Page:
Grads mental health in jeopardy

Frustrated intern trying to work on line with a laptop in a difficult assignment in a desktop with an office background

The delay in securing employment for new grads in Victoria is having a serious impact on their mental wellbeing which is costing the state up to $100 million per year.

The staggering statistics were released in a report by VicHealth and Lateral Economics today (Wednesday 3 October).

The average graduate now takes 2.6 years to find meaningful full-time work – up from one year in 1986.

Under-utilisation of young people in the workforce increased from 19% to 30% over the past decade.

The mental health impact of this delay will continue to potentially cause the Victorian community $60-$100 million per year into the future, according to the report.

VicHealth CEO Jerril Rechter said the report highlighted the devastating impact of unemployment and underemployment on young people’s mental wellbeing and the large costs to Victorians as a result.

“This research shows the transition to full-time work is a really tough time for young Victorians, with many experiencing stress, anxiety and depression as a result.

“Gone are the days of walking straight out of university into a job being the norm. For most young people it now takes years of churning through insecure and often unpaid work before securing a meaningful full-time role.”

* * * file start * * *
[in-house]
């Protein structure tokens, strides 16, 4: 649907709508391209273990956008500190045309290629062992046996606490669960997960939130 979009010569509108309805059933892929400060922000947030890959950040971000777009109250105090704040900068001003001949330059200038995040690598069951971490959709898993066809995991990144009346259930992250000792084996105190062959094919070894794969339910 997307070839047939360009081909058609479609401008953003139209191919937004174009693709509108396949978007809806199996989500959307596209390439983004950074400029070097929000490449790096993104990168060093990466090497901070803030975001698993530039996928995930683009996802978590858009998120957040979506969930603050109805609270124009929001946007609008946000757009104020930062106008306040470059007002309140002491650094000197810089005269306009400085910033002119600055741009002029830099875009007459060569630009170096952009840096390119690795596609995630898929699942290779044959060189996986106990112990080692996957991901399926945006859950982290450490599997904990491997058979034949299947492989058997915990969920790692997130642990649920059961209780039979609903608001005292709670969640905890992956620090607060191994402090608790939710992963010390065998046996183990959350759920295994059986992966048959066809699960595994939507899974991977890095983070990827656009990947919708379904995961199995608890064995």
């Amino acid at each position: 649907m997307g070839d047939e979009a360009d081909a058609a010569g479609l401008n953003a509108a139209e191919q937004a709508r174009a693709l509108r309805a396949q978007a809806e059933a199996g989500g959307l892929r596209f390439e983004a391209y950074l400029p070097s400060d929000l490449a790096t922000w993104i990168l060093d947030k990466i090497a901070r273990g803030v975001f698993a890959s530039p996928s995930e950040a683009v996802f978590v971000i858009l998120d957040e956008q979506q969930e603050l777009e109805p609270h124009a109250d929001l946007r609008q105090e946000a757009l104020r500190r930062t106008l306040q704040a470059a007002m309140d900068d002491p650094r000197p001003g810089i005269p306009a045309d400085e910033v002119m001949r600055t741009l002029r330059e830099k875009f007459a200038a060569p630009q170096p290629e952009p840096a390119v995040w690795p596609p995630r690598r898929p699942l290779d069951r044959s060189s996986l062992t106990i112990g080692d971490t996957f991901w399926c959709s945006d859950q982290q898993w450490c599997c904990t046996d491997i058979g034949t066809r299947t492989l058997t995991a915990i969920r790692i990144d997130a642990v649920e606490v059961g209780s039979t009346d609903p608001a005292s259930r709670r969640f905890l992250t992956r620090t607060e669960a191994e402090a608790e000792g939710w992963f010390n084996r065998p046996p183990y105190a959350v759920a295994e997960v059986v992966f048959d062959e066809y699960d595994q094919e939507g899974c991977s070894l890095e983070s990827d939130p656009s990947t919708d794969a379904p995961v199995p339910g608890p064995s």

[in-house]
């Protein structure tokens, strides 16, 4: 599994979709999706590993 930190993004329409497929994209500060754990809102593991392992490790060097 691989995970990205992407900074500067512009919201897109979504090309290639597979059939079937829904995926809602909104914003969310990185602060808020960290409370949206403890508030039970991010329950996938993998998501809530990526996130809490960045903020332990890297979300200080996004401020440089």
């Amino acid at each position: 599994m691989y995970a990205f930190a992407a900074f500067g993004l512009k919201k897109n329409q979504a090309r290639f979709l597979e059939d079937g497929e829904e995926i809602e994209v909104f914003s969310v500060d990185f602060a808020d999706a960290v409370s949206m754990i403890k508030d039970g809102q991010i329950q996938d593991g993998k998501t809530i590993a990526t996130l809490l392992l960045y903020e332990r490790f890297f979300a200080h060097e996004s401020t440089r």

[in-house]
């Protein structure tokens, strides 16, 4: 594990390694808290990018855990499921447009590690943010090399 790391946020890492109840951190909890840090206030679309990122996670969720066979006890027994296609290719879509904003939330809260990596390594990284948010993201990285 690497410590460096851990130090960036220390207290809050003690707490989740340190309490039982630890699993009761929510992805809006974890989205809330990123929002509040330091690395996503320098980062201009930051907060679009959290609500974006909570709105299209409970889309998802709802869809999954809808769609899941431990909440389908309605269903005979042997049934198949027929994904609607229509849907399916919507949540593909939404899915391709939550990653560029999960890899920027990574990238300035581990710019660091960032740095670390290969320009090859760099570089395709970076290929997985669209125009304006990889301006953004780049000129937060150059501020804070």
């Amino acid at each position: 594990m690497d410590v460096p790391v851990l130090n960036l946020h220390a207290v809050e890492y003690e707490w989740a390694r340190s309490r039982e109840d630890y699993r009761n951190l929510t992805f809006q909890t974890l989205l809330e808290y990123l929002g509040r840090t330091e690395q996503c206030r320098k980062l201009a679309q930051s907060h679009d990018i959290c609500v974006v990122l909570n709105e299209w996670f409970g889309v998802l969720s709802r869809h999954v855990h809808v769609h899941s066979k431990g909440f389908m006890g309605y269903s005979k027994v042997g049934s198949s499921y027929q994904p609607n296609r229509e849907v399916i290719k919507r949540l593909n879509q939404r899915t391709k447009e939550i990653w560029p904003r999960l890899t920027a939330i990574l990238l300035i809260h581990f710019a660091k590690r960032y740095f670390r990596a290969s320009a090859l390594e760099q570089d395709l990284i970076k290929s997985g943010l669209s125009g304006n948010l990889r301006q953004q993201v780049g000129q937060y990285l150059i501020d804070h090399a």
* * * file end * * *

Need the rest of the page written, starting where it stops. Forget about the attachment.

Lateral Economics Senior Economist Gene Tunny said young people whose career start was delayed faced future costs as well as current challenges to their economic and emotional wellbeing. The report found young Victorians stood to lose up to an additional $130,000 of lost earnings, in real terms, over their lifetime.

The figures follow an Australian Council of Social Services (ACOSS) report Faces of Unemployment released in September which found more than half of Australians who experienced unemployment and who later found work, were subject to work insecurity.

Unemployed people who received Newstart and the Youth Allowance were far more likely to obtain part-time or casual jobs than full-time permanent jobs.

ACTU Secretary Sally McManus said underemployment was approaching crisis levels while national youth unemployment had been in crisis for the whole term of the current federal government.

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